I am keen to see the federal government supporting the deployment of a comprehensive clean energy economy. Oddly, living in Dallas, I am lucky that I’ve been able to support the TX wind energy economy for almost 13 years! When Austin-based Green Mountain Energy arrived in Dallas looking for new subscribers (we were previously TXU customers), my son and I were one of the first families to “make the switch” and it has provided us both with a sense of pride. For 13 years, we have purchased 100 percent wind powered-electricty!

    Yes, it was originally more expensive than TXU (traditional fossil fuel-generated electricity), but I knew that it was our responsibility to support the cleaner alternative, as I knew it would drive momentum, investment, and ultimately, lower prices. And I was right…

    Dallas air quality still fails to pass EPA Clean Air Act standards, but the push for clean air and clean energy alternatives must continue because healthier air, asthma-free kids, lower health care costs, and blue skies are all a part of the iconic American dream.

    Stacy and Dylan (now 15) Clark
    Dallas, TX
    stacy@dallaswriter.com
    I welcome your views

  12. Stephen Peckham says:

    In response to Elizabeth who… Is obviously taking things out of context in an effort to confuse the issue. Can’t say that’s the first time on this project!

    First, let us remember that toward the end of Cape Wind’s review the U.S. Fish & Wildlife Service (FWS) (to whom most of these negative comments are sourced to have come from) issued a FAVORABLE Biological Opinion of Cape Wind that the project would not create a threat to the roseate terns and piping plovers, the 2 endangered avian species they were most focused on.

    Prior to that, in the nine years of permitting review, were there times when some agency staff at FWS did not see eye to eye with the lead reviewing agency (which in the early days was the US Corps of Engineers and later the Minerals Management Service)? Of course. But that is true whenever you have a complex multi agency review over several years.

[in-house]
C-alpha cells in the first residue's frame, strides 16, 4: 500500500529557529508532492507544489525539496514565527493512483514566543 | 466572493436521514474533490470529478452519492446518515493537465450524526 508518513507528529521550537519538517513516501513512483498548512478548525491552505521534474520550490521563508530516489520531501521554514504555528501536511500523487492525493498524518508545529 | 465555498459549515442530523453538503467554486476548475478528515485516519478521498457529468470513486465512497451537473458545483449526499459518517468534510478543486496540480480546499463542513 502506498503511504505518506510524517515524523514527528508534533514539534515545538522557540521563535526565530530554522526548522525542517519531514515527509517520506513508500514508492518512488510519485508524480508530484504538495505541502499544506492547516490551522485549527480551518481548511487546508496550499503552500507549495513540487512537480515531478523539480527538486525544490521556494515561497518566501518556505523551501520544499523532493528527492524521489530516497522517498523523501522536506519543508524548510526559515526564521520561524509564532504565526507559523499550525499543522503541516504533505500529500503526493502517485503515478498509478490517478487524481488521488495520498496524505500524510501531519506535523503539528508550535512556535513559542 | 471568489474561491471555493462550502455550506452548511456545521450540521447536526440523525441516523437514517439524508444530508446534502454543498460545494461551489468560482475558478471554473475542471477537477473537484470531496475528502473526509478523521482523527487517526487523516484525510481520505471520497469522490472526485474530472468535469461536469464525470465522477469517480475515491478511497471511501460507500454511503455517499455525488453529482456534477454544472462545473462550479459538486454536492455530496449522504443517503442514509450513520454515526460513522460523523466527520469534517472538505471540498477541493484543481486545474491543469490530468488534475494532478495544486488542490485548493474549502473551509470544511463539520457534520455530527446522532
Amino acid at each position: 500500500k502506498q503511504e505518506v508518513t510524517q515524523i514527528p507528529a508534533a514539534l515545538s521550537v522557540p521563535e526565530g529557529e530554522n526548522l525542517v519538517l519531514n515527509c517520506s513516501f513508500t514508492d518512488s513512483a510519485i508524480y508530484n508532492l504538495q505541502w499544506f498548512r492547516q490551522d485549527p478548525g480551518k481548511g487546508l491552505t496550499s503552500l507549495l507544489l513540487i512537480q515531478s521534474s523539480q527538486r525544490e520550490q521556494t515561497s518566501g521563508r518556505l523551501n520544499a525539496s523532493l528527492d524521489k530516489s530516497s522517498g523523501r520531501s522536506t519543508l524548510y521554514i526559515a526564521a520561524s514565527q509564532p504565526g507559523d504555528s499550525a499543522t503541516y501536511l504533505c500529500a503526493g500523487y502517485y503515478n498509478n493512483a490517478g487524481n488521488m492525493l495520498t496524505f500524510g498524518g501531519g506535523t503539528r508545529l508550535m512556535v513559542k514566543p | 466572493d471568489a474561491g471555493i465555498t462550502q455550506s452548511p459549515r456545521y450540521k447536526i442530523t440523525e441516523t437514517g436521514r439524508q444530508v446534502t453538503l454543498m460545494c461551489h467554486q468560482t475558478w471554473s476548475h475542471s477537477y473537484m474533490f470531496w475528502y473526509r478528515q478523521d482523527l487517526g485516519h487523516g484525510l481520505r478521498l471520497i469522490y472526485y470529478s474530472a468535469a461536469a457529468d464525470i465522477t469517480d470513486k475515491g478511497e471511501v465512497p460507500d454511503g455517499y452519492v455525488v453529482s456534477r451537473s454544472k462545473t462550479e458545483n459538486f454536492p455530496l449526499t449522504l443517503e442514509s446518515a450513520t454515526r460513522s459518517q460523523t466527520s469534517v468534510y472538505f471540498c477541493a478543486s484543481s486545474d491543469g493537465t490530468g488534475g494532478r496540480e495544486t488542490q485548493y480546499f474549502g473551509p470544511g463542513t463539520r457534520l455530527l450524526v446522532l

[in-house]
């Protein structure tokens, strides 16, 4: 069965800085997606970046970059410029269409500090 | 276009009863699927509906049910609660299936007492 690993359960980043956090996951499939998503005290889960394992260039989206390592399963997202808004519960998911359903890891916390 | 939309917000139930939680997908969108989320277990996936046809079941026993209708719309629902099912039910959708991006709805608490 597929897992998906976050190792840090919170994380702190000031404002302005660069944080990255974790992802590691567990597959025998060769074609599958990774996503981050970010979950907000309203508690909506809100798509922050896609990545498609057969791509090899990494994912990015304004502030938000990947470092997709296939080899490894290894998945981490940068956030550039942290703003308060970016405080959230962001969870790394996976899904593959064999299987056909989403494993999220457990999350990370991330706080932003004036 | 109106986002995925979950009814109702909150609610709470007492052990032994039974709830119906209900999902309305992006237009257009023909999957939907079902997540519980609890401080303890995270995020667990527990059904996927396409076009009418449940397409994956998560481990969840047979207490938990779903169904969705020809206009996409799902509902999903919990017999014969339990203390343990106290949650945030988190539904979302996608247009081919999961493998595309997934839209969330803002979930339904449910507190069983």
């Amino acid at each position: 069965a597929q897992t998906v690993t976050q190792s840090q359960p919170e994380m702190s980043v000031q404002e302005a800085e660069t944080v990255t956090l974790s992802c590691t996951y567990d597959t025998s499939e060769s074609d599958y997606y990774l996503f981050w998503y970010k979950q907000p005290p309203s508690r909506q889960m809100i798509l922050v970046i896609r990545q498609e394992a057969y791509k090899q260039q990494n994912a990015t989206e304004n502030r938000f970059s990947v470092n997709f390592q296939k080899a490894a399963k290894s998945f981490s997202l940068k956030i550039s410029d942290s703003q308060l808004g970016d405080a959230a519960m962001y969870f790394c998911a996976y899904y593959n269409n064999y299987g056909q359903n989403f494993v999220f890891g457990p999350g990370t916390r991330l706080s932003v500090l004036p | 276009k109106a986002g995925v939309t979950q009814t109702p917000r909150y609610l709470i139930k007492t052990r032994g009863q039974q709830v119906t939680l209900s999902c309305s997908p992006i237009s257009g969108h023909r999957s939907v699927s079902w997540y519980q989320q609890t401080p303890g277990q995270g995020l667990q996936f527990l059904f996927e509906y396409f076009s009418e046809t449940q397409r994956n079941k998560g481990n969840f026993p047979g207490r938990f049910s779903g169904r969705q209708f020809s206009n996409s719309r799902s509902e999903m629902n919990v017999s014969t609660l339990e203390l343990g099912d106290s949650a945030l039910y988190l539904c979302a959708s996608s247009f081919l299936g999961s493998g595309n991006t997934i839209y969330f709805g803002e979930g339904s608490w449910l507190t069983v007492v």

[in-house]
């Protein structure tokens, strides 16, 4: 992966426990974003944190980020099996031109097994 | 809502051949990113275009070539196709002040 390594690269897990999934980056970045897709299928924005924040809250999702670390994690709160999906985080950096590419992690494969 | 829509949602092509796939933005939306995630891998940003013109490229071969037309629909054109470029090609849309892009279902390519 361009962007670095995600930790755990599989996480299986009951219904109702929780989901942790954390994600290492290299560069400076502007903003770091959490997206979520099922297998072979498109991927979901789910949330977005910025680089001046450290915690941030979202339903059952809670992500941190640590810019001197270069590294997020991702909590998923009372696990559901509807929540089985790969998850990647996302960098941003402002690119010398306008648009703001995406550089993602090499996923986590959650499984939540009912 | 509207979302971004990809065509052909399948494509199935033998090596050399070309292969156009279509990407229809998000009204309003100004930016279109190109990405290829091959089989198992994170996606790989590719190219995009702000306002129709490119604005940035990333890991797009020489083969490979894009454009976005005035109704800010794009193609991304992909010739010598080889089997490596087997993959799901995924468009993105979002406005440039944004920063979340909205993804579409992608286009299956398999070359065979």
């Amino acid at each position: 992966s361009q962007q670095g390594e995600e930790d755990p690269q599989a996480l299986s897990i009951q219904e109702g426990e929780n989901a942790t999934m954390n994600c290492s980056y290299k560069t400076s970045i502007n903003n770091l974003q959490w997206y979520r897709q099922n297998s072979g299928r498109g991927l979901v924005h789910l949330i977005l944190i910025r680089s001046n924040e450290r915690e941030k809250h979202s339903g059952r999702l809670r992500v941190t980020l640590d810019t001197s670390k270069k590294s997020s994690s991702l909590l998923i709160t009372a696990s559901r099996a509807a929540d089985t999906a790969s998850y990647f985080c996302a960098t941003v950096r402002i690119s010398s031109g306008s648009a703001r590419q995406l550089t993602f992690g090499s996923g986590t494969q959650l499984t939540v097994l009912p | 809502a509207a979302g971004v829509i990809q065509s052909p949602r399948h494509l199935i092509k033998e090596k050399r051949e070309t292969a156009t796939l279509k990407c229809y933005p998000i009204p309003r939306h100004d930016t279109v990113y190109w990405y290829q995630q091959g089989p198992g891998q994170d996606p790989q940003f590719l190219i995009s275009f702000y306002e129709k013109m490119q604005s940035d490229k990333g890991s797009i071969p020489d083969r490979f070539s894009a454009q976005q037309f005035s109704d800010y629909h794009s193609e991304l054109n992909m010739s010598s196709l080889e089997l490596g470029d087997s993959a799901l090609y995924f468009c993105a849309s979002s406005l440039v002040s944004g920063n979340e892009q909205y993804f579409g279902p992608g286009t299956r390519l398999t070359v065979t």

Most of this stuff, and the subsequent litigation that PEER filed, are material from the Department of Interior Inspector General’s investigation report on the agency’s handling of the Cape Wind review – and I should point out and as noted in the report, the investigation was performed at the express request of Senator Kennedy… It’s important to also note that the KEY FINDING of that IG’s report was that the cooperative agencies (including FWS) said that while they did feel some time pressure on producing the Final Environmental Impact Statement that that did not impact their [favorable] findings or conclusions. If you are interested in learning about last year’s IG report in more detail, here is that link:
    http://www.doioig.gov/images/stories/reports/pdf//Redacted%20report%20for%20Web.pdf

    Specifically on Cape Wind’s avian (birds) review, because of their review of the scientific surveys commissioned by Cape Wind, and because of their own scientific surveys, Mass Audubon Society (one of the nation’s oldest and most respected environmental and conservation organizations) came out in support of Cape Wind. To my knowledge… There is not a single wind farm in the world, on land or offshore, that has performed as much avian research as Cape Wind prior to construction. Is always possible to still do more – and are there some who will always call for still more? Yes and yes. But, I think a reasonable person would agree that it must be hard for anyone to describe a nine year permitting review as ‘rushed’ with a straight face!